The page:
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LINCOLN -- Roxanne Smith would be hard pressed to name just one that's most special.

"I like them all. No, I could not pick a favorite," she says.

"I like the angel. I like the floor grille, the grille from the foyer floor. The pine tree's really nice. And I don't care what anybody says, I like this one," she says, pointing to the 2014 Capitol holiday ornament.

The Nebraska Capitol tourism supervisor laughs. Some people thought it was a sword. She had to tell them,''You've been hanging around fourth-grade boys too much."

But really, who would have guessed it was an elevator floor dial pointer. And where else, but Nebraska, could you get such a uniquely Nebraska decoration? When Smith was coming up with the idea for that ornament, she thought about the renovation work being done the previous year or so on the tower elevators, and the specially recreated bronze dials that accompanied the work.

Smith, known for her exuberance as she scurries around the state's most famous building and for her fun approach to relaying its stories, has chosen most of the ornament designs.

The Capitol Commission has come up with a dozen brass ornaments since 2004, when it began having big bits and small bits of the Capitol made into ornaments for collectors, souvenir hunters and people seeking an ornament for their holiday trees to remember that year when they visited Nebraska, or started working at the Capitol or got married there.

The Capitol has enough detail and design, really, to supply ornaments for years and years to come.

"There are, I believe, over 40 different, distinct representations of corn in our building. For the next 40 years we could do corn ornaments," Smith said.

But it all started with the north facade of the Capitol.

"The broad, flat base of our Capitol, the vast open prairie. The tower, the hopes and dreams of the citizens. Winding up with the sower, soon to grace our license plates," Smith said recently on a Preservation Association of Lincoln tour of the architectural elements in the Capitol that have inspired the design of the Capitol's Christmas ornaments.

In coming up with ideas for the ornaments, Smith has tried to find details of the Capitol that can somehow relate to the holidays. She found one of the eight winged virtues -- Hope -- in the dome of the second-floor Rotunda. The Ponderosa pine art of Hildreth Meiere. Hexagonal designs in archways and carvings that can bring to mind six-sided snowflakes.

The commission has made it a point to represent designs by prominent architects and artists who worked on the building: architect Bertram Grosvenor Goodhue, thematic creator Hartley Burr Alexander, sculptor Lee Lawrie, artist Hildreth Meiere. And all three branches of government -- executive, legislative and judiciary -- show up in those designs.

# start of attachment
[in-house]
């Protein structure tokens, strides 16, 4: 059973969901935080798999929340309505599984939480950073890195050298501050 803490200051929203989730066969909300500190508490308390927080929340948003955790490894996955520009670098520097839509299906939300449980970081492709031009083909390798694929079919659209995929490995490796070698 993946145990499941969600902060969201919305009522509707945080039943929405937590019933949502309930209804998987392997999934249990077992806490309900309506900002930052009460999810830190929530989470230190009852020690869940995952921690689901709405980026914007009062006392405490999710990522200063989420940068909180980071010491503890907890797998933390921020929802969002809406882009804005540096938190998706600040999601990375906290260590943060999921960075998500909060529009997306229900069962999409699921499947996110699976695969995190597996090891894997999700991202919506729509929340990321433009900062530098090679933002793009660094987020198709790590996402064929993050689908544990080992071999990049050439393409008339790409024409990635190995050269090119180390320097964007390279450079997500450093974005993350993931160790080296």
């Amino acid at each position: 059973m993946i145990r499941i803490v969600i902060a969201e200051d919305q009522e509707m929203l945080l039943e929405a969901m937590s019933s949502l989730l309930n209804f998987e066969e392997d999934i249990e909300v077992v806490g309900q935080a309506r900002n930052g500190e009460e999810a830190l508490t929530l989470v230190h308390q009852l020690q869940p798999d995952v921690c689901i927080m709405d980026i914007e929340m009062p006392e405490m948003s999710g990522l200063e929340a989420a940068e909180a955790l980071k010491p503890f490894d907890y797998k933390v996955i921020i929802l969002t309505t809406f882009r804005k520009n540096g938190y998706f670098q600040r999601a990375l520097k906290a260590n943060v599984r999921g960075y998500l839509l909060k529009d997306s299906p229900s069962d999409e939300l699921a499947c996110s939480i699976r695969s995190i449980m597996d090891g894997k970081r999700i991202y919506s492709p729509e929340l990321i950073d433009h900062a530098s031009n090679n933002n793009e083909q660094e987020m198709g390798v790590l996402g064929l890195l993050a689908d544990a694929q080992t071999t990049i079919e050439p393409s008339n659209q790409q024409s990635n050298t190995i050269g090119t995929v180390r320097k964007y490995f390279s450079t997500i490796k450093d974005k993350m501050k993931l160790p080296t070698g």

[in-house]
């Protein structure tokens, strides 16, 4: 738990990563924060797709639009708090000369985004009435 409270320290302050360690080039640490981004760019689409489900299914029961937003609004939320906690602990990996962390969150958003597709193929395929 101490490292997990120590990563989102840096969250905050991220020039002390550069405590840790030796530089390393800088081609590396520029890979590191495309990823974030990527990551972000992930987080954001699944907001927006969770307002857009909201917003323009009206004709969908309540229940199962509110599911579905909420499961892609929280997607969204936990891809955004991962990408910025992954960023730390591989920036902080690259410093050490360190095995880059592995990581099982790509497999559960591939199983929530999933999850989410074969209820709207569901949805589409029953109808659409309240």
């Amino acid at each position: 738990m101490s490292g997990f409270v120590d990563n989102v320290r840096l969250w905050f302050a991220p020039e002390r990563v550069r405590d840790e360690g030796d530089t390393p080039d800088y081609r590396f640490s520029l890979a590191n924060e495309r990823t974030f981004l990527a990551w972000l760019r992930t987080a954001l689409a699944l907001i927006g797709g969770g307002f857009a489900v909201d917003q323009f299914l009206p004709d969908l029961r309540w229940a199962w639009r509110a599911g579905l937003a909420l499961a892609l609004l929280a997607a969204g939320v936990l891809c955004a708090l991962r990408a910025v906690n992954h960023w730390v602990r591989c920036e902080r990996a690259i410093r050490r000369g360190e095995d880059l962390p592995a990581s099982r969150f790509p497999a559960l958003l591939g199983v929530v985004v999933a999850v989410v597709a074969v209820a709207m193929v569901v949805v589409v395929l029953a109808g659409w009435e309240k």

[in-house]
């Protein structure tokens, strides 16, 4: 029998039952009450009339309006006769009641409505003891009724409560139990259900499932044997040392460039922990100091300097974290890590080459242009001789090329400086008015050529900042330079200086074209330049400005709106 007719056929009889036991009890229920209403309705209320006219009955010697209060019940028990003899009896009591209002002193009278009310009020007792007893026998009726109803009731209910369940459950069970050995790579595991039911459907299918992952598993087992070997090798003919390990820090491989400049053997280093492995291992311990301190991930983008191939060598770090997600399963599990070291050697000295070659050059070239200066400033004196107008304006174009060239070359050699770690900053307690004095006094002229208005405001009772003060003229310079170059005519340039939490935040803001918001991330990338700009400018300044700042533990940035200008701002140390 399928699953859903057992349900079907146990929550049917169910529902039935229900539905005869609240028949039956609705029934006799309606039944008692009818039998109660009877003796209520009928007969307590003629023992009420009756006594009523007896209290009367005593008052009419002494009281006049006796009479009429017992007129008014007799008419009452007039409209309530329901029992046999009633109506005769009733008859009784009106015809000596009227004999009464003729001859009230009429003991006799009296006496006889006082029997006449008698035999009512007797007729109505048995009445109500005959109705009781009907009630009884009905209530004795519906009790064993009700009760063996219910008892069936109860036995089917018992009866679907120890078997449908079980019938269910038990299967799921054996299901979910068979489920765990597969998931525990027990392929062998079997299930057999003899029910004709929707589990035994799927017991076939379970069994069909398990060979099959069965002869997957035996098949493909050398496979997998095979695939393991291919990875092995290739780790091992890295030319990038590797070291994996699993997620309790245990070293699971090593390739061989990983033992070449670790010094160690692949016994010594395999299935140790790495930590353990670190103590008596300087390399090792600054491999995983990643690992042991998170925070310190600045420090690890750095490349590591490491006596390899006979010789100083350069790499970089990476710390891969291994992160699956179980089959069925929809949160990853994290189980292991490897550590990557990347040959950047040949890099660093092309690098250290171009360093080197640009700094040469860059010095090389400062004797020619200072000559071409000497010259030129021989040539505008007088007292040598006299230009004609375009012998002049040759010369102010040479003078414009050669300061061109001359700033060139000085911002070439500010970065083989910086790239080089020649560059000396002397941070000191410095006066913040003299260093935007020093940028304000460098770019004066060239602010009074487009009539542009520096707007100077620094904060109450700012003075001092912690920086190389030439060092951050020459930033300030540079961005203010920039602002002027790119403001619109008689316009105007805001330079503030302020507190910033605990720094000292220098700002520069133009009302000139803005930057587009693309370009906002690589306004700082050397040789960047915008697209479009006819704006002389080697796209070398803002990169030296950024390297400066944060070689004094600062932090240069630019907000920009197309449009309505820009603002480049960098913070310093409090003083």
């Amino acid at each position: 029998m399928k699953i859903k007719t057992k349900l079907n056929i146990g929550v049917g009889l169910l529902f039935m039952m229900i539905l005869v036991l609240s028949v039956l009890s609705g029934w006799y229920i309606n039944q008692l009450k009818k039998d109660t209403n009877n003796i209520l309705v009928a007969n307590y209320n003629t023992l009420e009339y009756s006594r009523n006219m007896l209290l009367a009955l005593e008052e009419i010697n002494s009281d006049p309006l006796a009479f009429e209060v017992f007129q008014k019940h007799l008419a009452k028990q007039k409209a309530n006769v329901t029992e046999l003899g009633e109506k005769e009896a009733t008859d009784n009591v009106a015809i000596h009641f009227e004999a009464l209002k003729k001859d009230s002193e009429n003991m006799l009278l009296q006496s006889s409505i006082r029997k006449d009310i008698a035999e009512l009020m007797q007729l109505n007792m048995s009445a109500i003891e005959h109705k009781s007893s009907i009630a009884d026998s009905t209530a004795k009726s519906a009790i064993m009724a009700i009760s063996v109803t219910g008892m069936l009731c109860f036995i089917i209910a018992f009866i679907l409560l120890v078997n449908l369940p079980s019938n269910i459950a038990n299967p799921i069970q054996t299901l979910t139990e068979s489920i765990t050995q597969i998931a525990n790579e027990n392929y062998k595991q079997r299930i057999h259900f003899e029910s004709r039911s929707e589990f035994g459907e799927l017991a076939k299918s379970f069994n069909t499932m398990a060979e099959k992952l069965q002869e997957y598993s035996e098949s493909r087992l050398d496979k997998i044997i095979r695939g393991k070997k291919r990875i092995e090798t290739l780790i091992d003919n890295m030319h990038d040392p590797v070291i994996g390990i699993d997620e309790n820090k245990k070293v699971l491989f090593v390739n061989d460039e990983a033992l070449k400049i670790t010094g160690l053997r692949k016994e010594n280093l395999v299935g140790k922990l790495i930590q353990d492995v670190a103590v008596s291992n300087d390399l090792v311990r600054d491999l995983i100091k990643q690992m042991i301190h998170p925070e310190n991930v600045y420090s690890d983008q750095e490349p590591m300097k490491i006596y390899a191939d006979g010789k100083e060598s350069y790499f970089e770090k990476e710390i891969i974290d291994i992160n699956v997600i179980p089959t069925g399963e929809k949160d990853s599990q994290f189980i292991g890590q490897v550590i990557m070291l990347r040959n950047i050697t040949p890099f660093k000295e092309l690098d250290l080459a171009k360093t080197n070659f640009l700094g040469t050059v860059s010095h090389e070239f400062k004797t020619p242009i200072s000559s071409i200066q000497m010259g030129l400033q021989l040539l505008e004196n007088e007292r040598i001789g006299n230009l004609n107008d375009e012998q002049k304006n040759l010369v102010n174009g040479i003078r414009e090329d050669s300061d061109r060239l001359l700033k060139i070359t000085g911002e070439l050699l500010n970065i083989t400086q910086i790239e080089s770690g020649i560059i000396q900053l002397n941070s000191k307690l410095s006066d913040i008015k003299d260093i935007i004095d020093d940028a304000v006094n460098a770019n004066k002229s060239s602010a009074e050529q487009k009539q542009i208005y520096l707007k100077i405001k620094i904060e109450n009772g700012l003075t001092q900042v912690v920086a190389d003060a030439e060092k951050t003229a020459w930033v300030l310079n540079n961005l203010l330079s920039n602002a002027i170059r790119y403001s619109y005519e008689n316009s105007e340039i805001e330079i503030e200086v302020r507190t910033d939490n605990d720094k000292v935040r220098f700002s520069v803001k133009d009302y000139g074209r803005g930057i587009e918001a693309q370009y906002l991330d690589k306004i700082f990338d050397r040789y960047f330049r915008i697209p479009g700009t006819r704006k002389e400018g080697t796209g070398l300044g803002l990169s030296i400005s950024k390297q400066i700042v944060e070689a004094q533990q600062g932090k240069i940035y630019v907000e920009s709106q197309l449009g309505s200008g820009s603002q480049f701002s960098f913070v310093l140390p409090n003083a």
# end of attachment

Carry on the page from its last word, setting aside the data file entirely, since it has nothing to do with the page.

Some are details of the Capitol people might not notice as they walk through, Smith said.

"It makes people look at the building in a different way," she said. "They see different parts of the building and how ornate and detailed the Capitol is."

She has received suggestions from ornament fans who would like to see various aspects of the building they particularly like hanging from their holiday tree.

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Several years ago, Jo Seiler, the wife of Sen. Les Seiler, suggested the Thunderbird. It became the 2016 Capitol ornament.

They are manufactured by ChemArt in Lincoln, Rhode Island, which also exclusively manufactures the annual White House ornaments.

Each year, the Capitol Commission orders 500. The popular 2004 Rotunda Capitol facade sold out, and then was replicated for another round. The popular Rotunda chandelier sold out, and several other of the first ornaments are getting low in quantity.

Patty Hill, who manages the Landmark Store at the Capitol, said the store sells about 300 of the decorations a year.

"People love the ornaments," Hill said.

This year's Thunderbird ornament will be popular because of its bright blue, green and red colors, she said. It's drawn from the 5-inch thick mahogany east legislative chamber doors which represent Native agricultural heritage. But it is repeated in multiple places both inside and outside the Capitol.

"The Thunderbird I knew would be big," Smith said, "because everybody loves the Thunderbird."

The ornaments are sold in the Landmark stores, at the Capitol and the Nebraska History Museum at 15th and P streets. Prices range from $21.95 to $23.95. The sale of the ornaments supports the Capitol Commission's mission of preservation and education.

Smith wouldn't reveal it yet, but the Nebraska Sesquicentennial ornament for the state's 150th birthday has been designed and ordered, and will be available in January.

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